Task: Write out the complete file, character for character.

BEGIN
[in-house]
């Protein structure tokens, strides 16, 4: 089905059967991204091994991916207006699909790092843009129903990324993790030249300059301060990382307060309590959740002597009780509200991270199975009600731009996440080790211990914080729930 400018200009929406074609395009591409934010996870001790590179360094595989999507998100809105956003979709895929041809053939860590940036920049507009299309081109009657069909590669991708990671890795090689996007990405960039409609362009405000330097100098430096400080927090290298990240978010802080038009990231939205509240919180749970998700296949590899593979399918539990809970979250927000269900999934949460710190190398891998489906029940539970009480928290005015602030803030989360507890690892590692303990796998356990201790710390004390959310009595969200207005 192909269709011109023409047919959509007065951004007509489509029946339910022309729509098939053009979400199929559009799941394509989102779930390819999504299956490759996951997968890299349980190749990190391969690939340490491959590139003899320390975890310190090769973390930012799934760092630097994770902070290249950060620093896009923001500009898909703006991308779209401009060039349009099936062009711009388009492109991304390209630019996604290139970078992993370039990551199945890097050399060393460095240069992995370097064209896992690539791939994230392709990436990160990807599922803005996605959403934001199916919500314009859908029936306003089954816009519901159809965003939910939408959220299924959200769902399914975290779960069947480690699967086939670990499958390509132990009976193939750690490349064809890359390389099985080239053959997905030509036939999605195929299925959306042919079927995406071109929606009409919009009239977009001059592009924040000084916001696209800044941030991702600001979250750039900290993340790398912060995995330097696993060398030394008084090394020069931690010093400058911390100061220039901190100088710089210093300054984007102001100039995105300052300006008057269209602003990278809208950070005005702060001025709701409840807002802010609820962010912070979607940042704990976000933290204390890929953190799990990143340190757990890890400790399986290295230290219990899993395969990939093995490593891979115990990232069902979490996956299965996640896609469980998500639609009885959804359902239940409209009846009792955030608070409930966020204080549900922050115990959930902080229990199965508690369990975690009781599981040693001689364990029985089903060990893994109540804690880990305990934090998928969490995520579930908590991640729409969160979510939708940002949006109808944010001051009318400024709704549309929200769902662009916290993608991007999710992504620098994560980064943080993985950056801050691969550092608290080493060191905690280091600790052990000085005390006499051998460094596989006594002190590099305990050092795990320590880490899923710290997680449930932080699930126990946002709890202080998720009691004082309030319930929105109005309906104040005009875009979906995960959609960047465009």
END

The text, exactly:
[in-house]
């Protein structure tokens, strides 16, 4: 089905059967991204091994991916207006699909790092843009129903990324993790030249300059301060990382307060309590959740002597009780509200991270199975009600731009996440080790211990914080729930 400018200009929406074609395009591409934010996870001790590179360094595989999507998100809105956003979709895929041809053939860590940036920049507009299309081109009657069909590669991708990671890795090689996007990405960039409609362009405000330097100098430096400080927090290298990240978010802080038009990231939205509240919180749970998700296949590899593979399918539990809970979250927000269900999934949460710190190398891998489906029940539970009480928290005015602030803030989360507890690892590692303990796998356990201790710390004390959310009595969200207005 192909269709011109023409047919959509007065951004007509489509029946339910022309729509098939053009979400199929559009799941394509989102779930390819999504299956490759996951997968890299349980190749990190391969690939340490491959590139003899320390975890310190090769973390930012799934760092630097994770902070290249950060620093896009923001500009898909703006991308779209401009060039349009099936062009711009388009492109991304390209630019996604290139970078992993370039990551199945890097050399060393460095240069992995370097064209896992690539791939994230392709990436990160990807599922803005996605959403934001199916919500314009859908029936306003089954816009519901159809965003939910939408959220299924959200769902399914975290779960069947480690699967086939670990499958390509132990009976193939750690490349064809890359390389099985080239053959997905030509036939999605195929299925959306042919079927995406071109929606009409919009009239977009001059592009924040000084916001696209800044941030991702600001979250750039900290993340790398912060995995330097696993060398030394008084090394020069931690010093400058911390100061220039901190100088710089210093300054984007102001100039995105300052300006008057269209602003990278809208950070005005702060001025709701409840807002802010609820962010912070979607940042704990976000933290204390890929953190799990990143340190757990890890400790399986290295230290219990899993395969990939093995490593891979115990990232069902979490996956299965996640896609469980998500639609009885959804359902239940409209009846009792955030608070409930966020204080549900922050115990959930902080229990199965508690369990975690009781599981040693001689364990029985089903060990893994109540804690880990305990934090998928969490995520579930908590991640729409969160979510939708940002949006109808944010001051009318400024709704549309929200769902662009916290993608991007999710992504620098994560980064943080993985950056801050691969550092608290080493060191905690280091600790052990000085005390006499051998460094596989006594002190590099305990050092795990320590880490899923710290997680449930932080699930126990946002709890202080998720009691004082309030319930929105109005309906104040005009875009979906995960959609960047465009």